Abstract for the Fourth Foresight Conference on Molecular Nanotechnology.

Nanomachining, Manipulation and Fabrication by Force Microscopy

Paul E. Sheehan and Charles M. Lieber
Department of Chemistry and Division of Applied Sciences
Harvard University, Cambridge, MA 02138
phone: (617) 495-9833
fax: (617) 496-5442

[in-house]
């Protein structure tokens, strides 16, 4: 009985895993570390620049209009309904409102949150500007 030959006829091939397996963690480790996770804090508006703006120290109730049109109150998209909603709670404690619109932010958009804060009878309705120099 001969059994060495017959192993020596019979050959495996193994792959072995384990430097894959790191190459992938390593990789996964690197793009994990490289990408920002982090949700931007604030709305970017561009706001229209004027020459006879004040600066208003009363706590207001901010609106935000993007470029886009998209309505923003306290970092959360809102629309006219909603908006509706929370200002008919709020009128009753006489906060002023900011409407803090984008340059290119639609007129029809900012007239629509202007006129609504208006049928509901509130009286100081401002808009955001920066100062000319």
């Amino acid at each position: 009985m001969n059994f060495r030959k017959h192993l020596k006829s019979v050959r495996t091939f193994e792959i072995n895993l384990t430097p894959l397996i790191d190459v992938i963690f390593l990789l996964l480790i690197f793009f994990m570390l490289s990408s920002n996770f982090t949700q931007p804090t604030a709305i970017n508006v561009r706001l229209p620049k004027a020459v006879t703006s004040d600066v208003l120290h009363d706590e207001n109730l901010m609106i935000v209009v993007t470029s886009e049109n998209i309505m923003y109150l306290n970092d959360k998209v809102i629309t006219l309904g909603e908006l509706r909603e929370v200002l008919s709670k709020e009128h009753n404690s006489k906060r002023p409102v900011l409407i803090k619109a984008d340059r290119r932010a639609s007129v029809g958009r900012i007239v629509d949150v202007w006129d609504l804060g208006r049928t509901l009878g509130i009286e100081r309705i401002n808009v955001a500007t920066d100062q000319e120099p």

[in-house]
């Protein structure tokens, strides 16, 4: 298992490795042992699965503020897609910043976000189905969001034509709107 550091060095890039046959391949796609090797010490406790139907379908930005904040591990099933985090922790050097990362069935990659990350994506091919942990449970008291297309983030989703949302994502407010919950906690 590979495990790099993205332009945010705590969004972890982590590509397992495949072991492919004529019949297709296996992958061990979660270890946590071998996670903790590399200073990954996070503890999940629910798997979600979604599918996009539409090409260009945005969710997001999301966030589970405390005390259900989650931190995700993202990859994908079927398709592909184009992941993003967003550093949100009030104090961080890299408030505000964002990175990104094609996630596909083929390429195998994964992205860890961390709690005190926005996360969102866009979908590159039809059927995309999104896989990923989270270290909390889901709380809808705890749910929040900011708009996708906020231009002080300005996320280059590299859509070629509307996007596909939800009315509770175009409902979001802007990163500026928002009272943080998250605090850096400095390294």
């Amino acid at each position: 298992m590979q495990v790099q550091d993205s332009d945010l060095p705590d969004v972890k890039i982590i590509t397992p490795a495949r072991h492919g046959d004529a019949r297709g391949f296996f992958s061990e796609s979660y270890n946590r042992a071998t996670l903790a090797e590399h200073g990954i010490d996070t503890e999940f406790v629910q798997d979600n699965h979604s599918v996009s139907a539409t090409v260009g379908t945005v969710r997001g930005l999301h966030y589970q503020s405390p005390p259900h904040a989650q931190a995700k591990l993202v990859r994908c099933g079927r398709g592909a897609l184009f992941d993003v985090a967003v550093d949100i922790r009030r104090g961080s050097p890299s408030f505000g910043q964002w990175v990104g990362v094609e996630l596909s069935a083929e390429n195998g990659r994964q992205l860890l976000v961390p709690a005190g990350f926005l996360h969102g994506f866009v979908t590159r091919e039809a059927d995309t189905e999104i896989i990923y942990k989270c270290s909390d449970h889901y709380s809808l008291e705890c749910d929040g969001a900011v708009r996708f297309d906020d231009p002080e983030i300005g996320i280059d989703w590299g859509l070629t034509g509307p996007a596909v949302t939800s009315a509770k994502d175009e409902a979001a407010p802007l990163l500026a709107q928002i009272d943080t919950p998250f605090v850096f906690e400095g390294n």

Force microscopy has been used to machine nanocrystals of MoO3 and manipulate the resulting objects into new nanostructures. MoO3nanocrytals were grown on the surface of MoS2 by controlled thermal oxidation. These nanocrystals may be moved and modified with a force microscope by controlling the applied load. The crystallite/substrate interface is shown to constrain the motion of the crystallites to the lattice rows of the substrate, a phenomenon we term lattice-directed sliding. The strength of this effect is such that attempts to move crystallites off axis result in their being machined, and thus it is possible to selectively move and modify these nanocrystals. The lattice directed sliding phenomena has been used to determine for the first time the friction between two atomically aligned and flat surfaces, thus providing new molecular level insight into friction. Significantly, we have expoloited these observations to fabricate interlocking nanostructures that can be reversibly connected.